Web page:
Note: I don't think this is a duplicate of this question, which is talking about a non-background pack which hangs git with a subtly different error message.

In one of my git repositories, each time I invoke (for example) git fetch, git prints:

Auto packing the repository in background for optimum performance.
See "git help gc" for manual housekeeping.

It appears to print this every time if I do a git fetch repeatedly, even when there are no changes and nothing for git fetch to do. This doesn't make a lot of sense to me. It also seems to happen with other network operations, such as git push and git pull.

The command returns back to the prompt instantly with no further output, and I cannot find any git process running on my machine. It seems to happen only with this repository, and only on this machine. git config -l | grep gc returns nothing.

What can I do to diagnose or fix this problem?

$ git --version 
git version 2.0.1

I am using OS X 10.9.

  • It looks like the same problem as the question you linked, but just happening fast enough to not appear to hang. – Holloway Feb 20 '15 at 16:58
  • Also possibly related – Holloway Feb 20 '15 at 16:59
  • Trengot, I don't think so. The error message is subtly different - it mentions "the background". – Andrew Ferrier Feb 20 '15 at 17:06
  • Trengot, sorry, you were right, it was related (the second link). Thanks for the pointer, see my answer below for details. – Andrew Ferrier Feb 20 '15 at 17:22

I found the solution from the second comment you provided, Trengot, thanks. It turns out that I had some dangling blobs, which were in .git/objects/17 and hence triggering the packing:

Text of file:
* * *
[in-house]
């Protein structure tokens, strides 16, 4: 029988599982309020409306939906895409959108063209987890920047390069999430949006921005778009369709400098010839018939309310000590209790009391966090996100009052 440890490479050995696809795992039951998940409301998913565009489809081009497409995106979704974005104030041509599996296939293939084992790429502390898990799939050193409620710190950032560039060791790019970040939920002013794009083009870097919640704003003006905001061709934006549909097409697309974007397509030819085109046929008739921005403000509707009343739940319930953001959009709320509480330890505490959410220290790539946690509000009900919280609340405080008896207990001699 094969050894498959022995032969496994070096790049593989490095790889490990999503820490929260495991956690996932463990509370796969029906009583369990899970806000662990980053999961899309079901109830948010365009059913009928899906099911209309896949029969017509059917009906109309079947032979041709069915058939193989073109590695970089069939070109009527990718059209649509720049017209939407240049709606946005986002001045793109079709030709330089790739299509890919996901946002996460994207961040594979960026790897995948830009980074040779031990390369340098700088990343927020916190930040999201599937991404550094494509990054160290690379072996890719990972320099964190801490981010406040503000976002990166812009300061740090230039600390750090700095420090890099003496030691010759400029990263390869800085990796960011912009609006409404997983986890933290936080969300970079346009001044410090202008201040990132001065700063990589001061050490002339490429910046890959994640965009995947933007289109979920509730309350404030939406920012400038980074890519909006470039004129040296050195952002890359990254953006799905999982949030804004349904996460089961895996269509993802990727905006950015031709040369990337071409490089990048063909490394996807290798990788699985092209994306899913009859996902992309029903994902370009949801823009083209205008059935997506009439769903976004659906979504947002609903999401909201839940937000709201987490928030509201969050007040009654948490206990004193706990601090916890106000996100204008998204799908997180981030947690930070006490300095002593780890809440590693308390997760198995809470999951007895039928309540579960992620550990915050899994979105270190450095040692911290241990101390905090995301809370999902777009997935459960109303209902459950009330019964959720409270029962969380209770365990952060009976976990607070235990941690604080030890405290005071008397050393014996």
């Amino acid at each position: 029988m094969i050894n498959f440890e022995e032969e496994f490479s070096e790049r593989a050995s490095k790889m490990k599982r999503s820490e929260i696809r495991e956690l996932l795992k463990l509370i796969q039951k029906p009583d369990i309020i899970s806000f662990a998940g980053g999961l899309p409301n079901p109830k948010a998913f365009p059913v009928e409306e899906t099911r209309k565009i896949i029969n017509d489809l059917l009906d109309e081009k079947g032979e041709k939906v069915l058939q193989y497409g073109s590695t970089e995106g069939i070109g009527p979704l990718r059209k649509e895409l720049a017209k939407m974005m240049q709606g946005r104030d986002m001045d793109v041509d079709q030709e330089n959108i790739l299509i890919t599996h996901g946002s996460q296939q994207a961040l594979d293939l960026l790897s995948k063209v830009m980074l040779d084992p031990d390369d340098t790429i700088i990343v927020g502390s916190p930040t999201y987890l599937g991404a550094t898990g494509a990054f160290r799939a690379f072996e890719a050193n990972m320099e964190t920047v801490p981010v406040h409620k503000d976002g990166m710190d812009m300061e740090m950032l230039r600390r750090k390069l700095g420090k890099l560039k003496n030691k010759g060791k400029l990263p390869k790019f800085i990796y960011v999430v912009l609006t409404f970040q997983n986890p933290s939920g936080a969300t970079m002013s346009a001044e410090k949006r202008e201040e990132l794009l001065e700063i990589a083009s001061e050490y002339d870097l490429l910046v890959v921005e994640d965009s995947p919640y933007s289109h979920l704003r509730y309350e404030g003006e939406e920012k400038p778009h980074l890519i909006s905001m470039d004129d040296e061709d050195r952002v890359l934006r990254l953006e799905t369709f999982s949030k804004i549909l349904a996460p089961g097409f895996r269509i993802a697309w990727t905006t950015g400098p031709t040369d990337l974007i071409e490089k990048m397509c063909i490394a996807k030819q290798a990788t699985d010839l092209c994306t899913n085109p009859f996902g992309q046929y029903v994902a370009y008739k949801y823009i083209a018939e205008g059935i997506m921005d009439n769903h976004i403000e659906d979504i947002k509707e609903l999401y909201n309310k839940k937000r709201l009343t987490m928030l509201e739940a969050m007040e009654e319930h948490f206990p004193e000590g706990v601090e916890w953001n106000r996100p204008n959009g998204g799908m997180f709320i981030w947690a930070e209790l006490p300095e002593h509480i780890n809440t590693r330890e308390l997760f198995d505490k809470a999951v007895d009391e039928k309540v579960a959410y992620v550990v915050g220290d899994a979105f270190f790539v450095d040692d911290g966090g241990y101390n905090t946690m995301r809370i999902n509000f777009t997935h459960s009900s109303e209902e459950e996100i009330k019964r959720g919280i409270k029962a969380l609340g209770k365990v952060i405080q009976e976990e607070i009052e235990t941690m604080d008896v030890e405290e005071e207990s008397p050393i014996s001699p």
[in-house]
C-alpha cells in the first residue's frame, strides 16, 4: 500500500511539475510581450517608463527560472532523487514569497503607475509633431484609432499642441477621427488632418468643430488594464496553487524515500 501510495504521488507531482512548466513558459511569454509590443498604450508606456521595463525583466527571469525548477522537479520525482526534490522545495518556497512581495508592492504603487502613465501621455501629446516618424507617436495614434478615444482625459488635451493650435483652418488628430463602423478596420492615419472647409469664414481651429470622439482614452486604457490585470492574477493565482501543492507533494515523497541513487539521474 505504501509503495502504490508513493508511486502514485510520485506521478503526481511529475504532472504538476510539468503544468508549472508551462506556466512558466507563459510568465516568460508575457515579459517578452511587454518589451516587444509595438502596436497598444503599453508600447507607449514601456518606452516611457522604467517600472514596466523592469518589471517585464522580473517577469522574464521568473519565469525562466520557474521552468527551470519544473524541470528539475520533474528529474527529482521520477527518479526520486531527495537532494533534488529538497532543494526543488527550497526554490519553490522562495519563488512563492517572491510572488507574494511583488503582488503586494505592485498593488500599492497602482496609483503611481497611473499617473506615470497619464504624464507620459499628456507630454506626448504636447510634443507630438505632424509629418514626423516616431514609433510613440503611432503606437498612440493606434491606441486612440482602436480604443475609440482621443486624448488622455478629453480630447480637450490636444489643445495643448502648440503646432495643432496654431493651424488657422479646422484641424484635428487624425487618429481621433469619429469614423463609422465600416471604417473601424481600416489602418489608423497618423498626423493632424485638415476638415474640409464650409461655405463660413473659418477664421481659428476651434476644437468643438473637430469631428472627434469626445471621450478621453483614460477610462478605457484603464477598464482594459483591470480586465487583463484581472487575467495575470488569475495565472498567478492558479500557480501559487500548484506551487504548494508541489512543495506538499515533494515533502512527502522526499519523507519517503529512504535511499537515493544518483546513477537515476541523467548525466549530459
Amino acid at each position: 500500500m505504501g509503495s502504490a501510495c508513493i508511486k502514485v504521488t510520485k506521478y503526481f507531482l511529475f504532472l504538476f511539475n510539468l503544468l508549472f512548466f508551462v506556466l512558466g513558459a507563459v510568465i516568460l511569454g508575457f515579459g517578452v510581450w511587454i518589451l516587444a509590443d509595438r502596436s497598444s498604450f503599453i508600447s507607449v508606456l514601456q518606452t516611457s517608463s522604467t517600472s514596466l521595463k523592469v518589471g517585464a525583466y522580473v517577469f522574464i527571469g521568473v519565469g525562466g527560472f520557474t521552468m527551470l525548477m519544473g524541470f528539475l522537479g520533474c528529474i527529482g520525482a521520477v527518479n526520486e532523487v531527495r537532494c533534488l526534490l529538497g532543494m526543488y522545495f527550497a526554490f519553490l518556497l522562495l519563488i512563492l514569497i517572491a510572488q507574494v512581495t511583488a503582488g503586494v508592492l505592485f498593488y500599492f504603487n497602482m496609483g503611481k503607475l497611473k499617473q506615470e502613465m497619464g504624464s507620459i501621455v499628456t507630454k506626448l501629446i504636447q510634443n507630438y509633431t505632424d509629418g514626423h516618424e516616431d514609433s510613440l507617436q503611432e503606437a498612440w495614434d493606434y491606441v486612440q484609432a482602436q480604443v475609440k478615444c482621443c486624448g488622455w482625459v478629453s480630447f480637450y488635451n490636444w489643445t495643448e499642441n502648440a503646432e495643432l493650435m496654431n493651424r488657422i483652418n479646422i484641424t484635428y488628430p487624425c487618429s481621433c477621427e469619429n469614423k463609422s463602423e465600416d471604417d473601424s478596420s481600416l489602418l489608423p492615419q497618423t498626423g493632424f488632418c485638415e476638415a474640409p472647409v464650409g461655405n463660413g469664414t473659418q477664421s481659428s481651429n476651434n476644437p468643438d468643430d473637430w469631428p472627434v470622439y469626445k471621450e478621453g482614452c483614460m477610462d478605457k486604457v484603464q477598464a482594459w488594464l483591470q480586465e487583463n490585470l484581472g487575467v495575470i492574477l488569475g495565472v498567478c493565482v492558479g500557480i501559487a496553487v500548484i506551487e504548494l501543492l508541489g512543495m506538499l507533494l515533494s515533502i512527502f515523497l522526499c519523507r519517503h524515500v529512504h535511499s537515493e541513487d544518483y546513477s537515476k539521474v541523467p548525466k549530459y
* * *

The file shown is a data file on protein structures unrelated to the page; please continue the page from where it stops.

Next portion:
$ git fsck
dangling blob d9ff0aeac4aa8b4e0907daed675ebf60278bc977
dangling blob dbff2d073741f9775c815d4a3c623736af224dad
dangling blob e1ffbab1c5b985cd1cd3bc0281075ea2ed80744a
dangling blob fdff59878ccb3a75689f4acca615cfb635288774

This cleaned them up:

$ git gc --prune=now

Be aware, as per Henrik's comment below, this may be a little dangerous. Take care!

  • 7
    Thanks! This seemed to work for me. Be aware that --prune=now is a little bit dangerous. By default, --prune will keep 2 weeks of dangling blobs, meaning that if you accidentally did an incorrect rebase 5 minutes ago, or removed a branch yesterday, you can recover. Once you run this command, you lose all dangling blogs until right now – not 2 weeks ago. Also, it seems like you should never run it while performing other Git commands in another terminal, or your repo can become corrupt. – Henrik N Jan 20 '17 at 7:21
  • 1
    Good point, @HenrikN, I've added a comment to my answer. – Andrew Ferrier Jan 20 '17 at 11:07
  • You saved my day – Owen Chen Dec 20 '18 at 3:56

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